Gilberto Gil's sons helped the Brazilian icon pare down his sound on new CD Bandadois.
Gilberto Gil's sons helped the Brazilian icon pare down his sound on new CD Bandadois.
Courtesy of SPA Houston

Brazil, Unplugged

Brazilian icon Gilberto Gil has played a major role in the evolution of his country's music for decades. Today Gil is coming through Houston with The String Concert Tour in support of his latest CD, Bandadois. Gil will appear with his guitarist/percussionist son Bem Gil and cellist/conductor Jaques Morelenbaum, in an all-acoustic set.

Chatter: Thirty years ago, you and Caetano Veloso were credited with launching the tropicalismo movement, blending Brazilian bossa nova and samba with American and European rock. Since then, how have you seen Brazilian music change?

Gilberto Gil: It has changed because time passes, but mainly because Brazil is so huge that it's hard to say this is Brazilian music...


Gilberto Gil

8 p.m. Friday, March 26, at Jones Hall, 615 Louisiana,713-227-4772 or

C: With all those Brazilian genres and styles to pull from, among your other influences, would you say your music has a ­signature style?

GG: As I was influenced by this variety of music produced in Brazil, and also by foreign pop, rock, reggae and many other kinds of music, I don't think I have a clear Gilberto Gil style or signature, although I may produce a samba, a reggae, a rock, and people might recognize in all this music, my style.

C: Some artists record a new CD because they have something new to say, others because they want to capture a live concert or share their latest work with their fans. What motivates you to record?

GG: I like studios but also live recordings, with a band or a more acoustic CD like this last one, Bandadois, that features only my son [Bem] and myself with Maria Rita as special guest singing in one track, and my youngest son José playing bass in two songs.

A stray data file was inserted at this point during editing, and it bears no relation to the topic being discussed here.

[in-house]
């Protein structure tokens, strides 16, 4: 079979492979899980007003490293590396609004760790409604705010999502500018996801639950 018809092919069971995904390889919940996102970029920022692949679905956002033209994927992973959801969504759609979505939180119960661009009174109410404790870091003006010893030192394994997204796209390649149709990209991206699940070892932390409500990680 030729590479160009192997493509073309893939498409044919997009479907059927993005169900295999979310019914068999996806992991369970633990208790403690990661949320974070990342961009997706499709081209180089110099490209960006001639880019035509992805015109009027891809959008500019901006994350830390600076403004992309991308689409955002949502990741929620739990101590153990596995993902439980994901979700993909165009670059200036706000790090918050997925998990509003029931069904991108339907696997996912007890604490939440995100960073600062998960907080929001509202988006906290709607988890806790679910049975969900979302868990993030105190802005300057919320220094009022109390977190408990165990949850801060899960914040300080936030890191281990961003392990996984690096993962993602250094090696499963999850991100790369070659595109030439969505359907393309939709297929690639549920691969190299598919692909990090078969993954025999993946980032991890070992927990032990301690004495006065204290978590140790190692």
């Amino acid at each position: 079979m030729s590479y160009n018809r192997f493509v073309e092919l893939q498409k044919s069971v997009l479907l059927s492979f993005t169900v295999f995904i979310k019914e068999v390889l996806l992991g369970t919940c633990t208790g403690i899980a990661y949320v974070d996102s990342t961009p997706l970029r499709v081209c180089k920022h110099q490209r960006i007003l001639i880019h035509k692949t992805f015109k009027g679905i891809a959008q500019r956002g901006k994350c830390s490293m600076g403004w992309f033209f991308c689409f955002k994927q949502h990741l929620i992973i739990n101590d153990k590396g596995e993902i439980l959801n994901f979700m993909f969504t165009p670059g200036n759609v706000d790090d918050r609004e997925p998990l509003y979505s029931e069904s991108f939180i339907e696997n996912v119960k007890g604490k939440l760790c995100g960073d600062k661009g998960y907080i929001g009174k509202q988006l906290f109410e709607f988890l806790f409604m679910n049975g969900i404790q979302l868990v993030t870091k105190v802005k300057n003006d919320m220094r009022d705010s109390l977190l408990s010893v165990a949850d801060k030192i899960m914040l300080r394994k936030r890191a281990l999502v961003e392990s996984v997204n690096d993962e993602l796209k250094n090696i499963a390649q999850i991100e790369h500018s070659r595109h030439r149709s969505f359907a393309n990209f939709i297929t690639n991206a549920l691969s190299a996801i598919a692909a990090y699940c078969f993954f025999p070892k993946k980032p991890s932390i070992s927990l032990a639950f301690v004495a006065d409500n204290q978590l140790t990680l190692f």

C: This show is called The String Concert — why did you choose an acoustic approach for this tour?

GG: This is a kind of follower of my show Gil Luminoso, where I was alone with my guitar. I like bands, but I like also this format, minimalist but very rich at the same time.

C: How did the arrangements change with the acoustic instrumentation?

GG: I had already an idea of nearly all my repertoire in acoustic instrumentation because of guitar playing at home, with my sons.

C: What it's like to perform with your son?

GG: It is great fun and joy. Bem is a very attentive musician. He stays in his hotel bedrooms studying guitar and exchanging ideas with me and Jaques.

C: Anything else you want to tell your ­Houston audience?

GG: Just hope they enjoy the show as much as we enjoy doing it. See you there.


Sig's Lagoon (3710 Main) has a trio of upcoming book-­related events to watch out for. Saturday at 7 p.m., Colorado-based poster artist Lindsey Kuhn, a former Austinite and protégé of Frank Kozik, will host an exhibition of his work and sign copies of his new book Lure of the Swamp, a densely illustrated chronicle of Kuhn's more than 26 years of creating posters for shows all over the world. Saturday, April 10, Andy Bradley and Dr. Roger Wood will sign copies of their new book House of Hits: The Story of Houston's Gold Star/Sugarhill Studios at 2 p.m., while the store plays a variety of music recorded at the legendary Produce Row compound. Finally, at 7 p.m. Friday, April 16, Lubbock native Ned Sublette, whose "Cowboys Are Frequently, Secretly Fond of Each Other" was recorded by Willie Nelson shortly after the release of Brokeback Mountain, will read from and sign his books The Year Before the Flood, The World That Made New Orleans and Cuba and Its Music. Sublette will play a set next door at Shoeshine Charley's Big Top Lounge (3714 Main) at 10:30 p.m.


Top Sellers
Sig's Lagoon, 3710 Main, 713-533-9525

1.   Dengue Fever presents Electric ­Cambodia: 

14 Rare Gems from Cambodia's Past

2.   Various Artists, Cazumbi: African Sixties Garage Vol. 2

3.   Jimi Hendrix, "Valleys of Neptune" 7" 

4.   Vampire Weekend, Contra (LP)

5.   Various Artists & the Preservation Hall Jazz Band,

Preservation: An Album to Benefit Preservation Hall

6.   Various Artists, Cazumbi: African Sixties Garage Vol. 1

7.   Nick Gaitan & the Umbrella Man,

Nick Gaitan & the Umbrella Man

8.   Various Artists, Ghana Special: Modern

Highlife Afro-Sounds & Ghanaian Blues '68-'81

9.   Geoff Muldaur & the Texas Sheiks, Texas Sheiks

10. 3 Titans, "College" 7"


Wide Open Spaces
KPFT (90.1 FM), Thursdays 10 a.m.-12 p.m.
Selections from the show's March 18 playlist

1. Rodney Crowell, "I Walk the Line"

2. Roseanne Cash, "I'm Movin' On"

3. Robert Earl Keen, "Swervin' In My Lane"

4. Red Stick Ramblers, "16 Tons"

5. Hank Williams III, "Mississippi Mud"

6. Corb Lund, "Steer Rider's Blues"

7. Red Meat, "Teetotalin' Time"

8. Roy Heinrich, "Give Me a Kiss"

9. Dwight Yoakam, "The Late Great Golden State"

10. Jesse Dayton, "Arkansas Chrome"

(lists compiled by Chris Gray)


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